Bipartisan agreement on need for water upgrade, but not on cost
A big question about Biden's proposal to update drinking water systems is whether $111 billion price tag is too high for Republicans
When lawmakers begin in earnest to consider President Joe Biden’s expansive $2 trillion infrastructure plan, one area of bipartisan agreement may be its call for upgrading drinking water and wastewater infrastructure.
The biggest question, however, is whether the ambitious $111 billion Biden calls for is too high a price tag for Republicans.
Republican lawmakers were publicly quiet Wednesday about the water section of the proposal, reserving their criticism for the overall package and tax hikes. But privately, they expressed pessimism that the ambitious water investment would pass muster in an already mammoth proposal.
Biden’s plan proposes a $111 billion investment in improving drinking water infrastructure and replacing lead service lines over eight years, including $45 billion in the Environmental Protection Agency’s Drinking Water State Revolving Fund and in Water Infrastructure Improvements for the Nation Act grants.
The $45 billion would help eliminate lead pipes and service lines serving what the administration estimates is between 6 million and 10 million homes, as well 400,000 schools and childcare facilities.
Biden also proposed upgrading drinking water, wastewater and stormwater systems by increasing the Clean Water State Revolving Fund to $56 billion.
Finally, the Biden plan includes $10 billion in funding to monitor and remediate PFAS, or per- and polyfluoroalkyl substances, in drinking water, as well as to improve small rural water systems and household wells and wastewater systems.
The American Society of Civil Engineers, in its most recent report card on the nation’s infrastructure, gave drinking water a C-minus. It gave wastewater a D-plus. Some underground pipes date to the 1800s, and Sen. Tammy Duckworth, D-Ill., chairwoman of the Senate Committee on Environment and Public Works Subcommittee on Fisheries, Water and Wildlife, recalls one colleague telling her that he had wood pipes still in use in his district.
“I don’t think it would be responsible for us to put forward an infrastructure package without water infrastructure,” Duckworth said in an interview last week. “To fix the roads and then come back two years later to dig up the sewer system would be a real waste of taxpayer dollars.”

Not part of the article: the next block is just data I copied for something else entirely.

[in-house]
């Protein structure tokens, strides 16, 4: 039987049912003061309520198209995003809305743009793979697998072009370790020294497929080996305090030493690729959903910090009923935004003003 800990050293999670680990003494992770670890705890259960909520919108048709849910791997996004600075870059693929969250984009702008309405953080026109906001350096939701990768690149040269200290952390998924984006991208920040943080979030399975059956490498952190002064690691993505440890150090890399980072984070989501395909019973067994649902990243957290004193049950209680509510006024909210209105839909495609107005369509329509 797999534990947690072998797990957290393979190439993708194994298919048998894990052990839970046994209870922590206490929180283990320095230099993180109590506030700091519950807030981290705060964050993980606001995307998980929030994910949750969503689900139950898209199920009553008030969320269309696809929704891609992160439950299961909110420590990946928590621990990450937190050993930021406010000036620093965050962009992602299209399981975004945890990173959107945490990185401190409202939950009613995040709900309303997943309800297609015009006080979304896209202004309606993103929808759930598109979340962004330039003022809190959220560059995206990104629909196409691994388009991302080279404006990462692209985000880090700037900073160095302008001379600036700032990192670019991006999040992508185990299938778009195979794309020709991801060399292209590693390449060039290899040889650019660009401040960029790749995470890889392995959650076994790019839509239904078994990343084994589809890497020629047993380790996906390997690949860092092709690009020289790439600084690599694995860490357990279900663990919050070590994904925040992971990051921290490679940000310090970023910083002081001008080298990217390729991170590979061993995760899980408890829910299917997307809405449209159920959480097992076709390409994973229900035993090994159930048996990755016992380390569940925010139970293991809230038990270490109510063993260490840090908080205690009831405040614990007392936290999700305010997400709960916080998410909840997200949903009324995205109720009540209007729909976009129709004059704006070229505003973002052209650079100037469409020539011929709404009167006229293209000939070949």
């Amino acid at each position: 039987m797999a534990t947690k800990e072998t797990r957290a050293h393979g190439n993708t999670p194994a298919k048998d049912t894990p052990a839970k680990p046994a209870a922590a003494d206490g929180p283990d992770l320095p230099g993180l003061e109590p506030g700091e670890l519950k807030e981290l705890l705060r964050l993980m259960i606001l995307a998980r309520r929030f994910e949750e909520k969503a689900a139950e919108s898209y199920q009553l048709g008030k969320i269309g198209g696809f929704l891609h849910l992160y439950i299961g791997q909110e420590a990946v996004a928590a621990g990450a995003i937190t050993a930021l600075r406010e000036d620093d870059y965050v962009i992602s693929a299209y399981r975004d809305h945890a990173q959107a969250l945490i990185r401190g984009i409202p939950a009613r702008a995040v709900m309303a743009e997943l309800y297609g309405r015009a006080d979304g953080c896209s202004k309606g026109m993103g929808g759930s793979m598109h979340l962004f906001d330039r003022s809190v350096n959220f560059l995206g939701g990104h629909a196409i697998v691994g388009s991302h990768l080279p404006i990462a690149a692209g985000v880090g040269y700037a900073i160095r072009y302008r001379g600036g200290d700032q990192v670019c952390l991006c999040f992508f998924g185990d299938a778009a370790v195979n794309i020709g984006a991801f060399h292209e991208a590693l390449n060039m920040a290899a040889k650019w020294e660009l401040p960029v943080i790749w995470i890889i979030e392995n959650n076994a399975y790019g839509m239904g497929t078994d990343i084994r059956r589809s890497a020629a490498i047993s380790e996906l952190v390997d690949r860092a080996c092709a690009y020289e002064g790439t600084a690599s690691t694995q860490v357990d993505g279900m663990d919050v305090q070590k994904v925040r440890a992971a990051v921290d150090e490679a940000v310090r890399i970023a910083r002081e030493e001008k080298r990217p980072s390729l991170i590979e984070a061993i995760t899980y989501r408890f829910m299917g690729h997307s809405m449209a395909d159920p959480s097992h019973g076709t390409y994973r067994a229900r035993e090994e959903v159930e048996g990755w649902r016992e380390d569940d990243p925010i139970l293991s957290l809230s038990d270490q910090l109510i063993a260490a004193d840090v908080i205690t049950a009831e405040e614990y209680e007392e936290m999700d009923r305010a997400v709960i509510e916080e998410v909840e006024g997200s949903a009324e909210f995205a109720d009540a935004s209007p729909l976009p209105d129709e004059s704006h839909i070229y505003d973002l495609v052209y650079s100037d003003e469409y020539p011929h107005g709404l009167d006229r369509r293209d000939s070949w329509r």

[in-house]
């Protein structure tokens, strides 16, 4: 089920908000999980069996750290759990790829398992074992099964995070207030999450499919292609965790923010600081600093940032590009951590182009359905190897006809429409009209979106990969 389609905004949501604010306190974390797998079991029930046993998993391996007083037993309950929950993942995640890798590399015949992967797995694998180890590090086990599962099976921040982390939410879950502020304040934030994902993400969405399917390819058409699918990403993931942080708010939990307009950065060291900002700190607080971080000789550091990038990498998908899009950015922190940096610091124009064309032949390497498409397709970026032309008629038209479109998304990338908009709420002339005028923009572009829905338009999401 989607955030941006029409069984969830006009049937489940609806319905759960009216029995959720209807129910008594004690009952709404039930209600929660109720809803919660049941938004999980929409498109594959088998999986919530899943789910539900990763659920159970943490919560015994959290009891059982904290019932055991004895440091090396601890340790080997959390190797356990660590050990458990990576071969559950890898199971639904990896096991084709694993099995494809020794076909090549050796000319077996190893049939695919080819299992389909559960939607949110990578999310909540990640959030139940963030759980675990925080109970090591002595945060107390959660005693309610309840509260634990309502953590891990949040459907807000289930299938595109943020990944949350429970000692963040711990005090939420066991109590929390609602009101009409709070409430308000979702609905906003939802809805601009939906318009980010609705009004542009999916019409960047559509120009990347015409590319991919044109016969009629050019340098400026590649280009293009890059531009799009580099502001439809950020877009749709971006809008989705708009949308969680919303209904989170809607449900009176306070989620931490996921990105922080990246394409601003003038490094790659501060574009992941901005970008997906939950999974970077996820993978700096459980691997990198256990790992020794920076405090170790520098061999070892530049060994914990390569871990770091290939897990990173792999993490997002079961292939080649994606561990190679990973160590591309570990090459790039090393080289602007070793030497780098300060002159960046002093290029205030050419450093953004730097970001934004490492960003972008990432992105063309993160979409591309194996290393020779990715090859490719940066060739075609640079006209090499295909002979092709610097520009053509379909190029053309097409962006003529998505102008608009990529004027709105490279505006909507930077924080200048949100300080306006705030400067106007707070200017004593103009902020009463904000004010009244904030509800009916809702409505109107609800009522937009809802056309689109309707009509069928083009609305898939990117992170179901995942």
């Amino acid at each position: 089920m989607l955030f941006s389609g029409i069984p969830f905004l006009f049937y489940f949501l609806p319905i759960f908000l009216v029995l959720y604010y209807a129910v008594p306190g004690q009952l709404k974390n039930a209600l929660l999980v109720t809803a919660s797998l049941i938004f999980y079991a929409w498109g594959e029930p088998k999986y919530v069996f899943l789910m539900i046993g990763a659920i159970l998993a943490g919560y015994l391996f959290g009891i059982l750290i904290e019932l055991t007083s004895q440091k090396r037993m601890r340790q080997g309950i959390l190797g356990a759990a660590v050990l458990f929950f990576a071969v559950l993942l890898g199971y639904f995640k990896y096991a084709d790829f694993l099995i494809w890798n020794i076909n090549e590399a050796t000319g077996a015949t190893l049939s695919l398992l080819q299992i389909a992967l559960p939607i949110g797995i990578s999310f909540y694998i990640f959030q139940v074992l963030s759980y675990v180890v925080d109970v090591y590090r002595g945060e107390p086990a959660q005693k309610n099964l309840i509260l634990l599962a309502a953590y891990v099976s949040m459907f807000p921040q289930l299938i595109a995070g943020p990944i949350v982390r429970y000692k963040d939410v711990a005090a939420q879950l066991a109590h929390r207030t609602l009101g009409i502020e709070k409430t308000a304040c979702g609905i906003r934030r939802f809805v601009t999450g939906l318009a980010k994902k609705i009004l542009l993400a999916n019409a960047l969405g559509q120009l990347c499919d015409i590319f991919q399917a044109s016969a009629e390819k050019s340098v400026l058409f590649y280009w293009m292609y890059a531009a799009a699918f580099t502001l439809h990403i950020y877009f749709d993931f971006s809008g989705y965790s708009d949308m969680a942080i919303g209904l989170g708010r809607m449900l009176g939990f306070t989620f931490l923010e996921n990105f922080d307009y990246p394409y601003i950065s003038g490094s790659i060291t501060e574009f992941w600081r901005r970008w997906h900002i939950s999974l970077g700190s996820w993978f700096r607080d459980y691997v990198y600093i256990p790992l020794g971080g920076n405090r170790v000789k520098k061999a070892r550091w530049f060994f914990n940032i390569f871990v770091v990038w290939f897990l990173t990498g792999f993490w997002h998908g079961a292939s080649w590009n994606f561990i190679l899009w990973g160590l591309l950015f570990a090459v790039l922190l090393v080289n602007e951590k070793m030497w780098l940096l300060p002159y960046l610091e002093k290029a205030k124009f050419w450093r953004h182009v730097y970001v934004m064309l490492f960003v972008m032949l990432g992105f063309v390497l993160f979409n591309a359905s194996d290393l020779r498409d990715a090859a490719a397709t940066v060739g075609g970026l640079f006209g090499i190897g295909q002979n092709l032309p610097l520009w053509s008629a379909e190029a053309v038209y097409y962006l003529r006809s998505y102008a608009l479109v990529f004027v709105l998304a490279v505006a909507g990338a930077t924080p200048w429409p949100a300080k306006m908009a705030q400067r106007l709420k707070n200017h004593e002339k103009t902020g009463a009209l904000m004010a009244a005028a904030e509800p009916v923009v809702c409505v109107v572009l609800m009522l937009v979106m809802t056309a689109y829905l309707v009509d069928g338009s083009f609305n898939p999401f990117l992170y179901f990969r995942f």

Karen Weaver, a former mayor of Flint, Mich., who is now the interim executive director of the African American Mayors Association, praised the proposal, saying she was hopeful the federal government had learned from the lead water crisis in Flint. She was mayor from 2015 through 2019, a period when some 100,000 residents of her city were exposed to elevated lead levels.
“It wasn’t just about Flint,” she said. “We were a poster child for so many other places around the country. ... To see this in there makes me feel good. It really does.”
While there’s theoretical agreement that Congress needs to invest in water infrastructure, the Biden proposal is far larger than what either chamber of Congress has proposed.
On March 24, the Senate Environment and Public Works Committee approved a bill authorizing $35 billion for water projects, including $14.7 billion for the Clean Water State Revolving Fund and $14.7 billion for the Drinking Water State Revolving Fund over five years.
By comparison, House legislation that Transportation Chairman Peter A. DeFazio, D-Ore., introduced would authorize $50 billion over five years for wastewater alone, including $40 billion through the Clean Water State Revolving Fund and authorizing $10 billion for grants for other wastewater infrastructure. That committee does not have jurisdiction over drinking water.
The Clean Water State Revolving Fund, which has been appropriated for but never reauthorized since its establishment in 1987, is a low-cost loan assistance program that serves as the primary funding mechanism for water quality projects.
The revolving fund replaced Clean Water Act Construction Grants, but the federal government’s investment in water infrastructure has diminished over time, with the government providing less than 5 percent of the total investment in drinking water and wastewater infrastructure, according to the Congressional Budget Office.
As mandates have increased and the federal investment has diminished, utilities have often passed on those costs to consumers, with some customers increasingly unable to meet the costs. The pandemic and the economic crisis that resulted spurred more customers to default on their bills, leaving utilities struggling to meet basic costs.
Congress in December included $638 million in assistance for low-income water customers and water and sewer investments in its end-of-year appropriations act. It then approved another $500 million in the $1.9 trillion stimulus bill. Clean water advocates compared the funding to low-income heating or food assistance, saying such help was necessary and overdue.
Still, there is an estimated $8.5 billion in need, according to the National Association of Clean Water Agencies. A summary of Biden’s plan did not specifically mention such help, but a bill approved by the Senate Environment Public Works Committee directs the EPA to create a pilot program aimed at helping low-income households pay water bills.
Nathan Gardner-Andrews, general counsel and chief advocacy officer for the National Association of Clean Water Agencies, said the Biden proposal would help reverse a decline in federal funding and help clean water agencies “invest in critical infrastructure projects, advanced technologies and greater water quality protection.”
“Water deserves a full commitment from the federal government as a true funding partner,” he said.